The court must notify a defendant that the plaintiff has filed a possession bond. The notice must be served in the same manner as service of citation and must inform the defendant that if the defendant does not file an answer or appear for trial, and judgment for possession is granted by default, an officer will place the plaintiff in possession of the property on or after the 7th day after the date defendant is served with the notice.
If judgment for possession is rendered by default and a possession bond has been filed, approved, and served under this rule, a writ of possession must issue immediately. The writ must not be executed before the 7th day after the date defendant is served with notice under "Notice of Defendant".
If the defendant files an answer or appears at trial, no writ of possession may issue before the 6th day after the date a judgment for possession is signed.
The defendant must appear for trial on the day set for trial in the citation. The defendant may, but is not required to, file a written answer with the court on or before the day set for trial in the citation.
If the defendant fails to appear at trial and fails to file an answer before the case is called for trial, the allegations of the complaint must be taken as admitted and judgment by default rendered accordingly. If a defendant who has answered fails to appear for trial, the court may proceed to hear evidence and render judgment accordingly.
When a default judgment is signed, the clerk must immediately mail written notice of the judgment by first class mail to the defendant at the address of the premises.
An eviction case will be docketed and tried as other cases. No eviction trial may be held less than 6 days after service under Rule 510.4 has been obtained.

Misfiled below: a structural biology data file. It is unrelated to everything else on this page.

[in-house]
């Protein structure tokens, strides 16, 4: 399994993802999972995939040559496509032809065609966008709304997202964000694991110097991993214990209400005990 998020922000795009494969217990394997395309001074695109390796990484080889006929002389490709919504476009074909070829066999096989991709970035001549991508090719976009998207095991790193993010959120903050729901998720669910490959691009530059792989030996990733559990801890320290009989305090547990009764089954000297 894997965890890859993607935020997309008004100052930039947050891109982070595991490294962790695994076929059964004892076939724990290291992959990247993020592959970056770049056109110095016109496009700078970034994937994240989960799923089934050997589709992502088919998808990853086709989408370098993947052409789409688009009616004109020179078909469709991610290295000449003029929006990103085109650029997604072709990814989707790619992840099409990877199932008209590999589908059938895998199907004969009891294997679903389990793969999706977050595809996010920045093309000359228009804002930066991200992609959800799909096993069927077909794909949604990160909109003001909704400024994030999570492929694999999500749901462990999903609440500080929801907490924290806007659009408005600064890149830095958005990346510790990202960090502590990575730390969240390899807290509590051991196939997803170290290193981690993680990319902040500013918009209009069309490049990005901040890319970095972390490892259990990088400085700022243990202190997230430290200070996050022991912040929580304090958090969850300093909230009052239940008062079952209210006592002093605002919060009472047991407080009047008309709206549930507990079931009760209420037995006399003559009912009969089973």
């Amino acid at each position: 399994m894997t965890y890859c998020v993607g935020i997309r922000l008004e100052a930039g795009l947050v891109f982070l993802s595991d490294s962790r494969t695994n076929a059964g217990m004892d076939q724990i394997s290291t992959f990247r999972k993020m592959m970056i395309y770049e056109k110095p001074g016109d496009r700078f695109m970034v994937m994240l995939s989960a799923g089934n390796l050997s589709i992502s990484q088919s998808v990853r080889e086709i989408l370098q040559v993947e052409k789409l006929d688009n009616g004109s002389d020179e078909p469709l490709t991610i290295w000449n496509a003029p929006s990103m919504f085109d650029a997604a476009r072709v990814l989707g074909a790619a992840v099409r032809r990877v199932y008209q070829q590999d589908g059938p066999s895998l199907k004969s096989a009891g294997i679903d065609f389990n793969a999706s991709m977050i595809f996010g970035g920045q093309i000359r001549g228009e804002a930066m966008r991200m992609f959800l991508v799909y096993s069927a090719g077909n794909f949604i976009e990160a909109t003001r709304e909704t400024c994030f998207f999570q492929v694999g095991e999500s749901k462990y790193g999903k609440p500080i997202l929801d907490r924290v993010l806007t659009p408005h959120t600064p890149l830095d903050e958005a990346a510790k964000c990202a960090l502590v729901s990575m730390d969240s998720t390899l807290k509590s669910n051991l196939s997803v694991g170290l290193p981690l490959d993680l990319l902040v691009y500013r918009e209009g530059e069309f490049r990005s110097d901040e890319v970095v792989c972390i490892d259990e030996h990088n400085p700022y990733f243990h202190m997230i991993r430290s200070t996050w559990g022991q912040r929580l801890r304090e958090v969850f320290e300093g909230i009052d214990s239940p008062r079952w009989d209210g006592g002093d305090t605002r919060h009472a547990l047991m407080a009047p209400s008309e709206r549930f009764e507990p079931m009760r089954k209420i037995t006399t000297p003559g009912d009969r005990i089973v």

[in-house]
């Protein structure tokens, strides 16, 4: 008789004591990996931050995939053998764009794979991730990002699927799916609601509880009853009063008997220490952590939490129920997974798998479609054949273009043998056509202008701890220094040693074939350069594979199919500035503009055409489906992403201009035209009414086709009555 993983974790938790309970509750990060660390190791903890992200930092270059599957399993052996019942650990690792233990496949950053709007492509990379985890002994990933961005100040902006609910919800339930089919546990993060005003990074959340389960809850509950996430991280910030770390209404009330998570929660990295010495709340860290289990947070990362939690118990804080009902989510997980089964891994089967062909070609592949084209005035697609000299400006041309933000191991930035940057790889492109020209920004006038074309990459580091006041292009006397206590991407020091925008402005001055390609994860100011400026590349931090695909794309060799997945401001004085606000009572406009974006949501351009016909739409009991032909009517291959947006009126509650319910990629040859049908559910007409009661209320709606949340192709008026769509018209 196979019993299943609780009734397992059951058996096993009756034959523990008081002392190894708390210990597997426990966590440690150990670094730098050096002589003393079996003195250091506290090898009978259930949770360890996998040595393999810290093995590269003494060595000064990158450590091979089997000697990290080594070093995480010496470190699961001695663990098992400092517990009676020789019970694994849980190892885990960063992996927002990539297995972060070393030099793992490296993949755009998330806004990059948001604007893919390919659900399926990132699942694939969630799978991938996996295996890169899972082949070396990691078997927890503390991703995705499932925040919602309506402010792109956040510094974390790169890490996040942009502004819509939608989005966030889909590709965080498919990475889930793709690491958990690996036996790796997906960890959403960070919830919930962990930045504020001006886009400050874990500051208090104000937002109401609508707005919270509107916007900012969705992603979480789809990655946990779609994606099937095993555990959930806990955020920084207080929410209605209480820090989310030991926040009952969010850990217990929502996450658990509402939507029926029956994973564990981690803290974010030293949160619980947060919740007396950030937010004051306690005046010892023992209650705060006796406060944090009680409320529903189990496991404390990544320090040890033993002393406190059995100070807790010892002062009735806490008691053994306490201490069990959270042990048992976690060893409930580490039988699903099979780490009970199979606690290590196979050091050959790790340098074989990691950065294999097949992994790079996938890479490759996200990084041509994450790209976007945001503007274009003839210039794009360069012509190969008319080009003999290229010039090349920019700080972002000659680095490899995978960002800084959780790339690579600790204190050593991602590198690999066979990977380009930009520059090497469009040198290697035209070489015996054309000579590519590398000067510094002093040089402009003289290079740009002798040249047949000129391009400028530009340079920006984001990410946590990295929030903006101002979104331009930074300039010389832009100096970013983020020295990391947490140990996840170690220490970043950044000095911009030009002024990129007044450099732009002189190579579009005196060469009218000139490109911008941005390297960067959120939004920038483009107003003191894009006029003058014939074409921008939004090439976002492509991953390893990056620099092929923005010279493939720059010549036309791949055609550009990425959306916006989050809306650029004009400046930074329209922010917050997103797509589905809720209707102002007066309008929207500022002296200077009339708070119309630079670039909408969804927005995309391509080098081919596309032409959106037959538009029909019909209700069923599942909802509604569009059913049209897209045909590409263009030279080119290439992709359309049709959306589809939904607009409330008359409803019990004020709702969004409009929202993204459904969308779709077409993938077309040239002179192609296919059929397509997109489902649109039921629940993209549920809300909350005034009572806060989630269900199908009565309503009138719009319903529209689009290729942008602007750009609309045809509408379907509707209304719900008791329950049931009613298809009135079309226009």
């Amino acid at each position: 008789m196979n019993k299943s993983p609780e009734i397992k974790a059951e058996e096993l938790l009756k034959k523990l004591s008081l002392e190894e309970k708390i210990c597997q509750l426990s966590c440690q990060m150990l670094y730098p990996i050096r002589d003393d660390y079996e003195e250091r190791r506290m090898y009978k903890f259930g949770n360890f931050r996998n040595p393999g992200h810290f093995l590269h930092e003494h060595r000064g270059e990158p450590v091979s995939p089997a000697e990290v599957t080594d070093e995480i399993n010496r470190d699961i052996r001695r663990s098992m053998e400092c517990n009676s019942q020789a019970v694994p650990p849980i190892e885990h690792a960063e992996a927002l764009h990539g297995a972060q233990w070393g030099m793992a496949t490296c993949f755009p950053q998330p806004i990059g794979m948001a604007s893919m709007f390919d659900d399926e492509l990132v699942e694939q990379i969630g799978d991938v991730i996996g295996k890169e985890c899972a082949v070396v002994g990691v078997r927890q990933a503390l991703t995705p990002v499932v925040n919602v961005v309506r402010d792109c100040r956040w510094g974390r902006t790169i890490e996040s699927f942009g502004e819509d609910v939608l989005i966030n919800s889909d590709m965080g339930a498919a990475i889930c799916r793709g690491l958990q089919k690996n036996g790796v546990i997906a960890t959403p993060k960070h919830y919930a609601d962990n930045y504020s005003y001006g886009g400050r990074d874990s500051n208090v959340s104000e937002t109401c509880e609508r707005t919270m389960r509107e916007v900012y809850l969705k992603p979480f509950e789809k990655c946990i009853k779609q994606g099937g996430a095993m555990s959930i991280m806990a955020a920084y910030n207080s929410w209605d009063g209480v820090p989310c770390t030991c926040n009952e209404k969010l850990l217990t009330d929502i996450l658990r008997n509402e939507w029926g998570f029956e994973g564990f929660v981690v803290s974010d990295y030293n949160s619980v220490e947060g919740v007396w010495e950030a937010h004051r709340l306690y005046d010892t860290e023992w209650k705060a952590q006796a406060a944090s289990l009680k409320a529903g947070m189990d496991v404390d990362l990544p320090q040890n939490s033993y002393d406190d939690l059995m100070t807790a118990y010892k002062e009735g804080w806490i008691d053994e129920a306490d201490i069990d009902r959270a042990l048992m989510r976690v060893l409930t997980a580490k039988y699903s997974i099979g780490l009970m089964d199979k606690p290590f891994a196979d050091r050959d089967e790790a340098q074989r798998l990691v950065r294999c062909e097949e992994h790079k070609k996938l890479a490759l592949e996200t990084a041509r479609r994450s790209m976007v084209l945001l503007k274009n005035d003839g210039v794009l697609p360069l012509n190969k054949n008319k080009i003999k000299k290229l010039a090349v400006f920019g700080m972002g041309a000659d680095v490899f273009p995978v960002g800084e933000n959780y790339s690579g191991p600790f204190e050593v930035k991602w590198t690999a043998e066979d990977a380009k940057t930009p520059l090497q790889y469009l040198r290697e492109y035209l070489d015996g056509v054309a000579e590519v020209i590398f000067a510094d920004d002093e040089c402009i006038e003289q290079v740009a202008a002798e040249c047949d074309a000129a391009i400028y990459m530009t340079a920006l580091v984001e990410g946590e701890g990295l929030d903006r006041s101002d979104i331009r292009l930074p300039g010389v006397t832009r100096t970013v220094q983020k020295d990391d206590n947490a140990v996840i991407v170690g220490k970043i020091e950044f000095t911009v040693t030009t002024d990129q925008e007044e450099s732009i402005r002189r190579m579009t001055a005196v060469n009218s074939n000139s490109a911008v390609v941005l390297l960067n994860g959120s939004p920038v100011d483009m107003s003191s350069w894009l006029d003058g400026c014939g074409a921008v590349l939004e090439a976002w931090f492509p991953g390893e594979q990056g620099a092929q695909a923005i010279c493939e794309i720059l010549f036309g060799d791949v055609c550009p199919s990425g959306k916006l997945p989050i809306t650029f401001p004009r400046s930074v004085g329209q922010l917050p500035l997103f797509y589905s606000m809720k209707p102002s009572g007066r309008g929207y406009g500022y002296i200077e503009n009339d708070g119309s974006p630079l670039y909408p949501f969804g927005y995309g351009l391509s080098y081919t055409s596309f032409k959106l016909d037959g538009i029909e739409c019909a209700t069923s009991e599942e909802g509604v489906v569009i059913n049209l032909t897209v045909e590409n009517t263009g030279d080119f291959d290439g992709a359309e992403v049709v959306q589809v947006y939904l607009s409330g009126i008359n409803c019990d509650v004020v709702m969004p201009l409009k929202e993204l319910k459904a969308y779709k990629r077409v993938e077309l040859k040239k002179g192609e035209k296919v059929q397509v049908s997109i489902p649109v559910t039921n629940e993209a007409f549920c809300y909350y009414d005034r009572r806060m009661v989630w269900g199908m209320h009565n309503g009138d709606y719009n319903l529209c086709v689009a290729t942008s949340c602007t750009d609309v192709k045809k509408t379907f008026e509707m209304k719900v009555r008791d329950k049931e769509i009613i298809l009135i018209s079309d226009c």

Any party may file a written demand for trial by jury by making a request to the court at least 3 days before the trial date. The demand must be accompanied by payment of a jury fee or by filing a Statement of Inability to Afford Payment of Court Costs. If a jury is demanded by either party, the jury will be impaneled and sworn as in other cases; and after hearing the evidence it will return its verdict in favor of the plaintiff or the defendant. If no jury is timely demanded by either party, the judge will try the case.
Trial in an eviction suit must not be postponed for more than 7 days unless both parties agree in writing.
Where a jury has returned a verdict, the judge may render judgment on the verdict or, if the verdict is contrary to the law or the evidence, judgment notwithstanding the verdict.
If the judgment or verdict is in favor of the plaintiff, the judge must render judgment for plaintiff for possession of the premises, costs, delinquent rent as of the date of entry of judgment, if any, and attorney fees if recoverable by law.
If the judgment or verdict is in favor of the defendant, the judge must render judgment for defendant against the plaintiff for costs and attorney fees if recoverable by law.
If the judgment or verdict is in favor of the plaintiff, the judge must award a writ of possession upon demand of the plaintiff and payment of any required fees.